The company met each Tuesday and Sunday afternoon from September through May and culminated in a May production in New York City. Some remarks from youth over the years: “I loved the process of developing character through improvisation and being part of an ensemble of great kids.” "Through NGTE I have learned to be more open with myself and others around me. Through this experience I have met amazing people and hope that I will share many more memories with them all", "This experience at NGTE has been so wonderful. Everyone in this company came the first day eyeing each other cautiously and looking around quietly. But after working together for so long, all the members in this company have grown so fond of each other and we are now able to laugh and act as a company", "From this experience I've learned how to push myself to the furthest of limits and come out strong, confident and successful. Working with these amazing people for 8 months has been the best experience in my life. I have come to know and love 12 people who have changed my life, helped me and accepted me. I have also learned to get over my stage fright which is one of the reasons I joined."

During the eight years of NGTE, the devised theatre was very pure because we did it over and over each year and began to share a common vocabulary of devising and collaboration.

Fig. 5., Fig. 6., Fig. 7., NGTE Photos

Dream Acts: Five Playwrights Devising One Script

Dream Acts was the brainchild of a playwright who brought me into the process along with a director. We were concerned about the inability of congress to pass the Dream Act (Development, Relief, and Education for Alien Minors, S.1291) the controversial proposed federal legislation known which had been first introduced in the Senate in 2001. The Dream Act was conceived as a way for undocumented immigrants to receive specialized assistance related to attending colleges and universities in the United States. The students around the country championing the Dream Act are known as “dreamers”. We wanted to devise a theatre piece that brought awareness to the voting public about the pending legislation, and support the work and lives of the dreamers.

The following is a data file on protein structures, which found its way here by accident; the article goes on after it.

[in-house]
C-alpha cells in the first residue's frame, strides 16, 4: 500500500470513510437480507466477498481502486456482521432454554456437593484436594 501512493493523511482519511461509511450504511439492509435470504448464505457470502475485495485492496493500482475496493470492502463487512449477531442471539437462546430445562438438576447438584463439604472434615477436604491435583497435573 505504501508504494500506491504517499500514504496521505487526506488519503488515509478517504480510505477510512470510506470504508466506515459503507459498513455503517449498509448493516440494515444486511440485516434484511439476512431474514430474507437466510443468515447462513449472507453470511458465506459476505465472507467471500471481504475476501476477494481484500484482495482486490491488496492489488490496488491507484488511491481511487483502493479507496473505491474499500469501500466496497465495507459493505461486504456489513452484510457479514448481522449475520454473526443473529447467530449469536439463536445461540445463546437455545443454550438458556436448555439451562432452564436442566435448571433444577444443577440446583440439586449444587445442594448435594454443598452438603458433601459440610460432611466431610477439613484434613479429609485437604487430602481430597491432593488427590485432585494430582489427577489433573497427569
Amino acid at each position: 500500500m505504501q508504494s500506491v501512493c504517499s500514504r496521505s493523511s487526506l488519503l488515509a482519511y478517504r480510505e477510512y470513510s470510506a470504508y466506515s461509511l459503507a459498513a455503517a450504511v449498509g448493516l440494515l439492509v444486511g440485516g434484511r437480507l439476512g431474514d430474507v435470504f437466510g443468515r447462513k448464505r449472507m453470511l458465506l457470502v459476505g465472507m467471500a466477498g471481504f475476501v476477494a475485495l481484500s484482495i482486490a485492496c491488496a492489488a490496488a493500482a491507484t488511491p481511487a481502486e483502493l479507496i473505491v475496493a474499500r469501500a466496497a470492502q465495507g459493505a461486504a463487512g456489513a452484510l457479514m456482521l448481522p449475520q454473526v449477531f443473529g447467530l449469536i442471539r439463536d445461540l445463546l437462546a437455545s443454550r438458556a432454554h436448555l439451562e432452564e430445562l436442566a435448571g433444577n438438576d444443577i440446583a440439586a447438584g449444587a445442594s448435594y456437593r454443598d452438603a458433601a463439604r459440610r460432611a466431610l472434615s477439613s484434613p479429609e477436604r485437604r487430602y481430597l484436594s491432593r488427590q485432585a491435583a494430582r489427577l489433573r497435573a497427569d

The three of us brainstormed about the project, we then met with high school teachers in Queens who had classroom filled with immigrant students. One teacher told us that 60 percent of her New York classroom was undocumented. This teacher related many stories about her student’s daily struggles with their undocumented status and the prejudice they experienced. I recall one honor roll student being told at a job interview when he could not produce his proof of citizenship, “What a surprise you don’t LOOK undocumented”. As we heard these stories we clarified our purpose to devise a collaborative piece that would shine light on the plight of these young people. We gathered together three more playwrights so that we had a collective of five writers of different ethnicities. We then organized workshops with undocumented teenagers and identified five specific issues that they faced, defining five different aspects of the Dream Act. We settled on five nationalities: Mexican, Jordanian, African, Ukrainian, and Korean. Then each playwright pulled a Dream Act issue and a Nationality out of a hat. So the White writer got Mexico and Deportation/Detention, the Japanese writer got Africa and culture/assimilation, the Romanian playwright got Jordanian and legal issues, etc. Each writer wrote a short one-act play and then we created some interwoven scenes and dialogue and some choral pieces that tied the five stories together. After rehearsals and readings, the play opened in New York. In the play Dream Acts, five undocumented students from Nigeria, Mexico, Ukraine, Korea, and Jordan relate stories of their extraordinary challenges in living ordinary lives under the Homeland Security radar. Each story is moving and urgent; some are funny, others are tragic, and through their experiences, we learn about the DREAM Act and the secret lives led by undocumented students.